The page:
Treasonable Doubt: The Harry Dexter White Spy Case

Overview

Whittaker Chambers and Elizabeth Bentley shocked America in 1948 with their allegations that Communist spies had penetrated the American government. The resulting perjury trial of Alger Hiss is already legendary, but Chambers and Bentley also named Harry Dexter White, a high-ranking Treasury official. (Hiss himself thought that White had been the real target of the House Un-American Activities Committee.) When White died only a week after his bold defense before Congress, much speculation remained about the cause...
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Overview

Whittaker Chambers and Elizabeth Bentley shocked America in 1948 with their allegations that Communist spies had penetrated the American government. The resulting perjury trial of Alger Hiss is already legendary, but Chambers and Bentley also named Harry Dexter White, a high-ranking Treasury official. (Hiss himself thought that White had been the real target of the House Un-American Activities Committee.) When White died only a week after his bold defense before Congress, much speculation remained about the cause of his death and the truth of the charges made against him. Armed with a wealth of new information, Bruce Craig examines this controversial case and explores the "ambiguities" that have haunted it for more than half a century.The highest ranking figure in the Roosevelt and Truman administrations to be accused of espionage, White played a central role in the founding of the United Nations' twin financial institutions, the World Bank and International Monetary Fund. For years after his death, White was a target of red-baiting by FBI director J. Edgar Hoover and Eisenhower's attorney general Herbert Brownell. Two Republican-controlled Senate committees even held White accountable for formulating the "pro-Russian" Morgenthau Plan for post-war Germany and for orchestrating the loss of mainland China to the Communists. Craig draws heavily on previously untapped or underused sources, including White's personal papers, Treasury Department records, FBI files, and the once secret Venona files of decrypted Soviet espionage cables. Interviews with nearly two dozen key figures in the case, including Alger Hiss and former KGB officer V. G. Pavlov, also help bring White's story to life. Sifting through this mountain of evidence, Craig retraces White's rise to power within the Treasury Department and confirms that White was involved in a "species of espionage"—but also shows that the same evidence contradicts Bentley's charges of "policy subversion." What emerges is an evenhanded portrait of neither a monster nor a martyr but rather a committed New Dealer and internationalist whose hopes for world peace transcended national loyalties-a man who saw some benefit in cooperating with the Soviets but had no affection for dictatorship. Although it still remains unclear whether White leaked classified information vital to national security, Craig clearly shows that none of the most serious allegations against him can be substantiated.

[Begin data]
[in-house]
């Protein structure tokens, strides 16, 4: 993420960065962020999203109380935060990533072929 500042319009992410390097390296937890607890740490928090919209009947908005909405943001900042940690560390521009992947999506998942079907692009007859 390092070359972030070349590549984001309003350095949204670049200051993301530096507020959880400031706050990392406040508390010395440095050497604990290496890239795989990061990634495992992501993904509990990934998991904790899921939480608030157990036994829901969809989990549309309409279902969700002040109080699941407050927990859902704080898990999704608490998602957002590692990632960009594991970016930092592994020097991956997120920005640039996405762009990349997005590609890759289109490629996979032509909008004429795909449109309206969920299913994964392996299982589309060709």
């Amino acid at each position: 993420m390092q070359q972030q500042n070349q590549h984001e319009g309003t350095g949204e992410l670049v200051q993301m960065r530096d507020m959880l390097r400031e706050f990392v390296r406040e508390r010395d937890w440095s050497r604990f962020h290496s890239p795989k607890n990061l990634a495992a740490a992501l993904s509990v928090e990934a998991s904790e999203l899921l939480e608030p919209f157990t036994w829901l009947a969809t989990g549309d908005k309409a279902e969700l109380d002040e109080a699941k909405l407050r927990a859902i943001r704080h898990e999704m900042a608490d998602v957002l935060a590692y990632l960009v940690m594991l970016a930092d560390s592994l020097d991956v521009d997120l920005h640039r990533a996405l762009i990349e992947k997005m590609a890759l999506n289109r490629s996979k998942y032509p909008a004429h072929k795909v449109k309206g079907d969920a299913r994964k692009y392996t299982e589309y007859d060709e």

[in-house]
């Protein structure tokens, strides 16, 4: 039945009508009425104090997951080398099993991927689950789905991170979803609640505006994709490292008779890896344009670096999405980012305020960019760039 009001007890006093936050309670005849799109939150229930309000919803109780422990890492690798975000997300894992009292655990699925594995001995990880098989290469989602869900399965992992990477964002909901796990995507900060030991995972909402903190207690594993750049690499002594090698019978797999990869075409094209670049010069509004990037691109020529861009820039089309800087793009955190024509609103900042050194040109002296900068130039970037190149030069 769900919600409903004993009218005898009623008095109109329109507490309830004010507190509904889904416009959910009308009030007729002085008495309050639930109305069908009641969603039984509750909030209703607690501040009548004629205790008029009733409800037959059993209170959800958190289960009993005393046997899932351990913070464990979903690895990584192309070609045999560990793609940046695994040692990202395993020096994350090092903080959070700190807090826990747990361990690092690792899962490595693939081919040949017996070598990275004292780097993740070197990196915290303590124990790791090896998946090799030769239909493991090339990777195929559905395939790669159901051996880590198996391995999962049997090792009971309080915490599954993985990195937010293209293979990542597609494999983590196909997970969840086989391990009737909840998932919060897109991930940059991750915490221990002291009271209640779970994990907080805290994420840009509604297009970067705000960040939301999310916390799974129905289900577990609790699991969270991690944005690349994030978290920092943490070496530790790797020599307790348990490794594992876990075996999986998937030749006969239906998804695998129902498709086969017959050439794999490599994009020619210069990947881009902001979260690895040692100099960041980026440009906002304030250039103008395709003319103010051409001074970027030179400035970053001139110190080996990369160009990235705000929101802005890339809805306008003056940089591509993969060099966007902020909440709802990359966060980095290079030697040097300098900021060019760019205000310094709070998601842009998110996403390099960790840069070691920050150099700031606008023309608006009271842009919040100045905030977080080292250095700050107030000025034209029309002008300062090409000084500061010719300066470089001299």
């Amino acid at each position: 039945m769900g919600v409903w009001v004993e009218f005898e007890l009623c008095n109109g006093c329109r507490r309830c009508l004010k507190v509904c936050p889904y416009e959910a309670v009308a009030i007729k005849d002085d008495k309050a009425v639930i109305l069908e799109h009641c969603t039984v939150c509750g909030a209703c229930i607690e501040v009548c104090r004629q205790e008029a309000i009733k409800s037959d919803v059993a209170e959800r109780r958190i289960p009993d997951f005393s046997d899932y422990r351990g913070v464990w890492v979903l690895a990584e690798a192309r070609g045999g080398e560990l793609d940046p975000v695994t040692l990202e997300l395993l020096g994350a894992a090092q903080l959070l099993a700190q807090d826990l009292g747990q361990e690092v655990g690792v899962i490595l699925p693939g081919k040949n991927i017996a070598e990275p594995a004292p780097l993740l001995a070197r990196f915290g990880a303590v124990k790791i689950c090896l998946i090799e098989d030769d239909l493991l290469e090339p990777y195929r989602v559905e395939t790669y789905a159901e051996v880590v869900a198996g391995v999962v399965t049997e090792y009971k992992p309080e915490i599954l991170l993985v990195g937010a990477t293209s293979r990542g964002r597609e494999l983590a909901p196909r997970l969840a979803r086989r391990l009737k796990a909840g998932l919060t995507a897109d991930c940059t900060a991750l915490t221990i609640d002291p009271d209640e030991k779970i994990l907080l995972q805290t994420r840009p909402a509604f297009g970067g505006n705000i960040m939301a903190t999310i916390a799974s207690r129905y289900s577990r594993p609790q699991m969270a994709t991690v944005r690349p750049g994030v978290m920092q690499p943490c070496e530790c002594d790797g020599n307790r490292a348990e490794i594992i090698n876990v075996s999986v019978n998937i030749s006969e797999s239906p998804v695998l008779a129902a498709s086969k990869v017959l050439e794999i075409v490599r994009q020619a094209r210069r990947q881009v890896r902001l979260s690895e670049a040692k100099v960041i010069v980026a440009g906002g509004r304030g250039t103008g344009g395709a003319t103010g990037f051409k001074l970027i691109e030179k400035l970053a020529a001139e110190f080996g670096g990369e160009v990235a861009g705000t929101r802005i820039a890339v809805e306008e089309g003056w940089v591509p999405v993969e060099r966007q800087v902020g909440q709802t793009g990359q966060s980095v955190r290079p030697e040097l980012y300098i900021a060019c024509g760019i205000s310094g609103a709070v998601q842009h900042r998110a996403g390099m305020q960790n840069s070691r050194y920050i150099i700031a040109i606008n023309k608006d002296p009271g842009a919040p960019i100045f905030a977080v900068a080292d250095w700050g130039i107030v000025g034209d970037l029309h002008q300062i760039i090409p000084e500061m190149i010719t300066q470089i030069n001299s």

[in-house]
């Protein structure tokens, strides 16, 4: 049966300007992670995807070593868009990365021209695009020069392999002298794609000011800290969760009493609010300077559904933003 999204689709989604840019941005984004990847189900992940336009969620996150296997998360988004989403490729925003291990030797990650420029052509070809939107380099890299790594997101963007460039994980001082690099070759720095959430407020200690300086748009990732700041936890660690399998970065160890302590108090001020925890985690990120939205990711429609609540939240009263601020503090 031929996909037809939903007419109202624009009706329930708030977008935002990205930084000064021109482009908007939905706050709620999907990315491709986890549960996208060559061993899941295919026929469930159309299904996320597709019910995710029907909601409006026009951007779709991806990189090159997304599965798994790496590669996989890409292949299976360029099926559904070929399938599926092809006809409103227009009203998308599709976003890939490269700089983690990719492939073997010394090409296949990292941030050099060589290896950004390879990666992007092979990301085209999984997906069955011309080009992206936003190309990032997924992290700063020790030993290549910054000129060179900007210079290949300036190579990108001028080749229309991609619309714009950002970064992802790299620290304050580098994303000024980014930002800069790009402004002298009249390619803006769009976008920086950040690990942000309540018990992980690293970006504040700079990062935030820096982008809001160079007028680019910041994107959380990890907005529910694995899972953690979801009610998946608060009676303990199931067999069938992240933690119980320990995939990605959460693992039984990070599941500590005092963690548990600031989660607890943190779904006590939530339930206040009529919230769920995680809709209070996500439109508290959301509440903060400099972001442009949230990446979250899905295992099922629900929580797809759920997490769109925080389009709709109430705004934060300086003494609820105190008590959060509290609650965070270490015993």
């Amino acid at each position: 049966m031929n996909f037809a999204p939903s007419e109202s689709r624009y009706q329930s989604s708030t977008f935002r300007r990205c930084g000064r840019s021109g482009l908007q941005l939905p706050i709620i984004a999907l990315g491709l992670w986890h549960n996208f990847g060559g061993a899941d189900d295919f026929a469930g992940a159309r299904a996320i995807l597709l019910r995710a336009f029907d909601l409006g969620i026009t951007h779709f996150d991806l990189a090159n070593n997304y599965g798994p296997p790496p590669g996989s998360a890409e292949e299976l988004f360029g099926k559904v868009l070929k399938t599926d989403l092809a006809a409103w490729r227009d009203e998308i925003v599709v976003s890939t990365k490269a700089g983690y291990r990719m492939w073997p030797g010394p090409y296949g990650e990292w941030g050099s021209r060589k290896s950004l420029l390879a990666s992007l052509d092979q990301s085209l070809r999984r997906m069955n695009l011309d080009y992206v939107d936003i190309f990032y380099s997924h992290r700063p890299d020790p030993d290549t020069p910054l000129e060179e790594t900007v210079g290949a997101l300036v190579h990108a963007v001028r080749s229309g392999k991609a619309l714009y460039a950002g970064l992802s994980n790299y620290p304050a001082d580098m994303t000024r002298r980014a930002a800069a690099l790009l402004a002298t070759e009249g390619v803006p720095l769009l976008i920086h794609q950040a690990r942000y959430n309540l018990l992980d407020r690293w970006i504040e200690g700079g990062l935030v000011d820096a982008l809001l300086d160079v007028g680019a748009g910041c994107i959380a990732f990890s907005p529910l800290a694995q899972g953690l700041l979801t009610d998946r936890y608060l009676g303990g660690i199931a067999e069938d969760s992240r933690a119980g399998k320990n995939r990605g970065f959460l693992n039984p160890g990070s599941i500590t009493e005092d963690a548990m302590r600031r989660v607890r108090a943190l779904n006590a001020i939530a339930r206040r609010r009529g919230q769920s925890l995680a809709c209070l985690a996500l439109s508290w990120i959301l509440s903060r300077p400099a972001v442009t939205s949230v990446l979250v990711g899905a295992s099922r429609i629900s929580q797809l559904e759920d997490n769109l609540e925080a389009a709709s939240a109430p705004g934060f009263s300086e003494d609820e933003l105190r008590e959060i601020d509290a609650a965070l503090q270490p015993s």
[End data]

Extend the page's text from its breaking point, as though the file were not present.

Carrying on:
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Editorial Reviews

Library Journal
White became a high-level economist in the Treasury Department under President Franklin Roosevelt and helped establish the framework for the current international financial system at the end of World War II. He was also a firm believer in international peace and a Soviet sympathizer. During the McCarthy era, White was accused with Alger Hiss of being a Communist spy and died a few days after testifying before Congress in 1948. Craig, executive director of the National Coalition for History, here presents a polished version of his 1999 dissertation for American University. In investigating White's case, he conducted considerable archival research and was able to get many important documents declassified. Though he does not always cite specific evidence, sometimes simply giving his evaluation, his work is extensively documented. In it he argues that the documents show that White passed along information but had nothing vital to give away and that he did not subvert U.S. policy. He also provides a good context of the times and of Soviet conspiratorial techniques. With all the documents now coming available, it would take some time to do the research and confirm that Craig's assessment is correct. But Craig is not just presenting a whitewash, and amid the growing volume of literature on Soviet espionage at the beginning of the Cold War, he poses a bigger, more important question: exactly what did the Soviets do with the information from their American agents, and how did it benefit them? Suitable for all libraries. Daniel K. Blewett, Coll. of DuPage Lib., Glen Ellyn, IL Copyright 2004 Reed Business Information.
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Product Details

  • ISBN-13: 9780700613113
  • Publisher: University Press of Kansas
  • Publication date: 3/1/2004
  • Pages: 436
  • Product dimensions: 6.28 (w) x 9.24 (h) x 1.54 (d)

Table of Contents

Acknowledgments
Prologue 1
1 The early years 17
2 Whittaker Chambers, Harry Dexter White, and the Washington, D. C., Communist underground 35
3 The Elizabeth Bentley story 59
4 The econ-umists 83
5 The quarter-billion-dollar German occupation-currency scandal 113
6 Bretton Woods and the assault on American internationalism 135
7 A different peace : the Morgenthau plan for postwar Germany 156
8 Harry Dexter White and the "fall of China" 178
9 Great expectations dashed 196
10 Herbert Brownell, J. Edgar Hoover, Harry S. Truman, and the Harry Dexter White controversy 219
11 The half-century search : a matter of espionage 238
12 The Harry Dexter White case in retrospect 263
Notes 279
Selected bibliography 401
Index 423
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